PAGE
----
Great Britain recorded one of their most impressive wheelchair rugby victories, seeing off the world’s three top-ranked teams to win the Four Nations in Birmingham, Alabama, USA.
In a phenomenal tournament that saw all four countries finish on three wins and three losses in the pool phase, Great Britain edged out the host nation, 49-47, to clinch gold on Saturday.
The biggest margin across the 14 matches was eight goals, with several requiring overtime.
“There wasn’t one game that was easy, but to go through the tournament and play the whole bench in every game is something we probably haven’t been able to do ever as a Great Britain squad.”
The USA and Great Britain progressed to the final on goal difference, leaving Japan and Australia to battle for bronze.
British vice-captain Gavin Walker led the side in the absence of skipper Chris Ryan and was incredibly proud of the performance.
“It’s a really good feeling. We’ve been in a position where we’ve been so close before and we’re now truly competing with these teams at the top,” Walker said.
“Physically it proves we’re there and the work we’re doing is paying off.
“We were able to maintain our physical abilities on the court, but the other big thing that has let us down in the past is our mental strength.
“It’s something we’ve really been working on – the composure was something that really was needed in this tournament.
“There wasn’t one game that was easy, but to go through the tournament and play the whole bench in every game is something we probably haven’t been able to do ever as a GB squad.”
Walker admitted he had never been involved in a tournament with so little separating every team.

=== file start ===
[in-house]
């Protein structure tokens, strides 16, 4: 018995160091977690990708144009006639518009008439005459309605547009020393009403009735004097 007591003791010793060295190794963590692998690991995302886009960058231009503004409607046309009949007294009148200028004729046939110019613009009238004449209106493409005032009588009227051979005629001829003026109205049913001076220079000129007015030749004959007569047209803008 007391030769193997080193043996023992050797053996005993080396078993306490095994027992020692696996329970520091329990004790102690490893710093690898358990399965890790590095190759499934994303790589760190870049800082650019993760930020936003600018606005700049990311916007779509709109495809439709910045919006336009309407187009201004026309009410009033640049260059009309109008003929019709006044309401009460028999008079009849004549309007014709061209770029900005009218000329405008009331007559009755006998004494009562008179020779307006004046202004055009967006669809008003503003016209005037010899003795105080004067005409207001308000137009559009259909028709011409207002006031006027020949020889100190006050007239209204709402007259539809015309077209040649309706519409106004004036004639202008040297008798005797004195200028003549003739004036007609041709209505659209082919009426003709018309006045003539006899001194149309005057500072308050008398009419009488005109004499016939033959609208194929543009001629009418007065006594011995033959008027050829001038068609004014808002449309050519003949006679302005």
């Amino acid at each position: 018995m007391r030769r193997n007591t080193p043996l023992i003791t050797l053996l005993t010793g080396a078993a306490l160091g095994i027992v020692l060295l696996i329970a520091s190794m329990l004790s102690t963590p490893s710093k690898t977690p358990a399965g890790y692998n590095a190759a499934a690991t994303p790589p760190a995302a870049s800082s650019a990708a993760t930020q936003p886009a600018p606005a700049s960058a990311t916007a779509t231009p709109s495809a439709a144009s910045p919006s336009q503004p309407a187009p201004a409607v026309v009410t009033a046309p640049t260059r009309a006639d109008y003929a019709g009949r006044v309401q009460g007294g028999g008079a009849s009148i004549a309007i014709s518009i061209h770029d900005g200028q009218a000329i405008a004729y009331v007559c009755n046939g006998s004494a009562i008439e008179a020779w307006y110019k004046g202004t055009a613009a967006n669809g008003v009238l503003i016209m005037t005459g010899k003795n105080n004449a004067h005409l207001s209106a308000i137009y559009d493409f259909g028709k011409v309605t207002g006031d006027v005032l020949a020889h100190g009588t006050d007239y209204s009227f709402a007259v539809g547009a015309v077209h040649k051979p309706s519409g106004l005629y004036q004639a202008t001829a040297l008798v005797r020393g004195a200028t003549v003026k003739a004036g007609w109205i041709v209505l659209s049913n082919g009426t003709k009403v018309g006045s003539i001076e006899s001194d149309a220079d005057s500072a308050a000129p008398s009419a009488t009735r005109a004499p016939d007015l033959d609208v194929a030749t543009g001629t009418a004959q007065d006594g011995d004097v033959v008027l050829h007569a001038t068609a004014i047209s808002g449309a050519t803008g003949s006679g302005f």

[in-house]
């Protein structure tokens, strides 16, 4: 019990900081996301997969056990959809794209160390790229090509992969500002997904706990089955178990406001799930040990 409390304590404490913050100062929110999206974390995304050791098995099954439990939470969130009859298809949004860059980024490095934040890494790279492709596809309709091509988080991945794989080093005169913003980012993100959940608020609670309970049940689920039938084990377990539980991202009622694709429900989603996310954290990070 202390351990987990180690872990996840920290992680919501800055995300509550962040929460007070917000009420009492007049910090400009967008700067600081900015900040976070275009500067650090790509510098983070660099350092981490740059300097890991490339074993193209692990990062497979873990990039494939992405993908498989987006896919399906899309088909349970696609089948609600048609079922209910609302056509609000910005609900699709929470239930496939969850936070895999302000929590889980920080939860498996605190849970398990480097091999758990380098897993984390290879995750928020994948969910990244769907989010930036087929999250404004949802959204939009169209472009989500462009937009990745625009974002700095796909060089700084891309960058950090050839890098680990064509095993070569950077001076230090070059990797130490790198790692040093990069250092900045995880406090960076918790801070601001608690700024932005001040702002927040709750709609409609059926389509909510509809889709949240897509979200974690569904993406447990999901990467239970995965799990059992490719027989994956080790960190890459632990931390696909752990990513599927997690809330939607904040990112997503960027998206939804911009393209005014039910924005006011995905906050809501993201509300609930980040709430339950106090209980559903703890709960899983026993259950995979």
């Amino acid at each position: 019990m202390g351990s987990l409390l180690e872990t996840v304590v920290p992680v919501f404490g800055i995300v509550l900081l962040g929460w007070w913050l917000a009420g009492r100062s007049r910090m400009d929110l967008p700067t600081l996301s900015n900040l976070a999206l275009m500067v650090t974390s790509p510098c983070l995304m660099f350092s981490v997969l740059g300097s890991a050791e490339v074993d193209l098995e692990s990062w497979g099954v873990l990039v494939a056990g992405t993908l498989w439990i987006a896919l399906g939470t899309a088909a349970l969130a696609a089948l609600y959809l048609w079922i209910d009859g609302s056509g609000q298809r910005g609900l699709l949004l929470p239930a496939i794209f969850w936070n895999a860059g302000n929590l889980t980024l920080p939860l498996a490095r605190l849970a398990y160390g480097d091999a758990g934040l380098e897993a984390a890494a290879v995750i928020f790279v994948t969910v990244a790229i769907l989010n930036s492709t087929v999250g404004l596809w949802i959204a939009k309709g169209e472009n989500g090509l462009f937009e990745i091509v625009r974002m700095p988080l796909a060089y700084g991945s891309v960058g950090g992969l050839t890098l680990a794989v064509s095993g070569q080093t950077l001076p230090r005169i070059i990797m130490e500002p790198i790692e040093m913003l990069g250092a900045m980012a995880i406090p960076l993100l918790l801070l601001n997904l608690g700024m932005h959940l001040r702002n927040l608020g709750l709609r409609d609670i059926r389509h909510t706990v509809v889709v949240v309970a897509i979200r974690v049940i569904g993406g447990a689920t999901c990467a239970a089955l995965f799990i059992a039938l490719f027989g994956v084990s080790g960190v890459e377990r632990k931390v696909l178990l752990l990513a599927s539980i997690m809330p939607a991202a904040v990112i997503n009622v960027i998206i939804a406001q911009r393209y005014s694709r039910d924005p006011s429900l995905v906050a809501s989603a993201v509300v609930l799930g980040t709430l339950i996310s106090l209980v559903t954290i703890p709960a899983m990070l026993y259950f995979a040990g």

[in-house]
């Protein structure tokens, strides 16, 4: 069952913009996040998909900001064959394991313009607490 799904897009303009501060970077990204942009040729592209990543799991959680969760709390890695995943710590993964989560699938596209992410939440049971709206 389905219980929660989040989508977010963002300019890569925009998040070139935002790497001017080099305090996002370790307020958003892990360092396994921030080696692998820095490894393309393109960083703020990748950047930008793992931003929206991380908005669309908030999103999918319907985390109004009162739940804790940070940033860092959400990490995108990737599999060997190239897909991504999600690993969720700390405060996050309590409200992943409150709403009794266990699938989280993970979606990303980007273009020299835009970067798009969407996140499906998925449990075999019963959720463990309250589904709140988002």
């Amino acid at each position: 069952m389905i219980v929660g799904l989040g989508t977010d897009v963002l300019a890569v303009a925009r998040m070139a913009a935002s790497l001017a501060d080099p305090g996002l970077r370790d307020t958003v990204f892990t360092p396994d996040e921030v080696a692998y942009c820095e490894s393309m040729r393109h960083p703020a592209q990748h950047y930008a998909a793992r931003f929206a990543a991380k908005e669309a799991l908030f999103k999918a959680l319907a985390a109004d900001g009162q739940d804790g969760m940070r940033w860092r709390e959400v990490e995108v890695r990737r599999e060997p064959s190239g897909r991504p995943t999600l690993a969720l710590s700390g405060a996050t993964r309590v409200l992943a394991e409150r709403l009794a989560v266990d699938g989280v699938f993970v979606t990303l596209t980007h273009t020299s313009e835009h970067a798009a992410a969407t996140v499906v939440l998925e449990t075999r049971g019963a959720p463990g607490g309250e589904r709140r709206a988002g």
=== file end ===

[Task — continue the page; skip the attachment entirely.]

“You couldn’t really believe every game, not just our games but every other game finishing so close,” he said.
“I guess it’s unheard of, but it’s difficult to get the top teams together. With a tournament like this with the top four teams, it’s just fantastic. I think every team would have got something out of it,” Walker added.
Great Britain finished with three wins against the USA and a victory against world No.1 Australia, but was unsuccessful in two attempts against Japan.
“It was a fantastic experience and it’s going to be really great for our final tournaments this year and obviously Tokyo  next year,” Walker said.
Preparation for Vejle
It is the perfect preparation for Great Britain’s title defence at the European Division A Championship in Vejle, Denmark, on 7-11 August.
“To win that, we get automatic qualification for Tokyo and we want to be as dominant as ever in Europe,” Walker added.
“We’re [reigning] double gold medallists and we’ve definitely got to go there and make sure we do our best and win that tournament.”
Japan claimed the bronze medal, 54-53, against Australia in a replay of the thrilling 2018 Wheelchair Rugby World Championship final.
Despite finishing fourth, Australia retains its No.1 ranking; the USA moves back to No.2; Japan has dropped back to No.3; while champions Great Britain leap over Canada to No.4.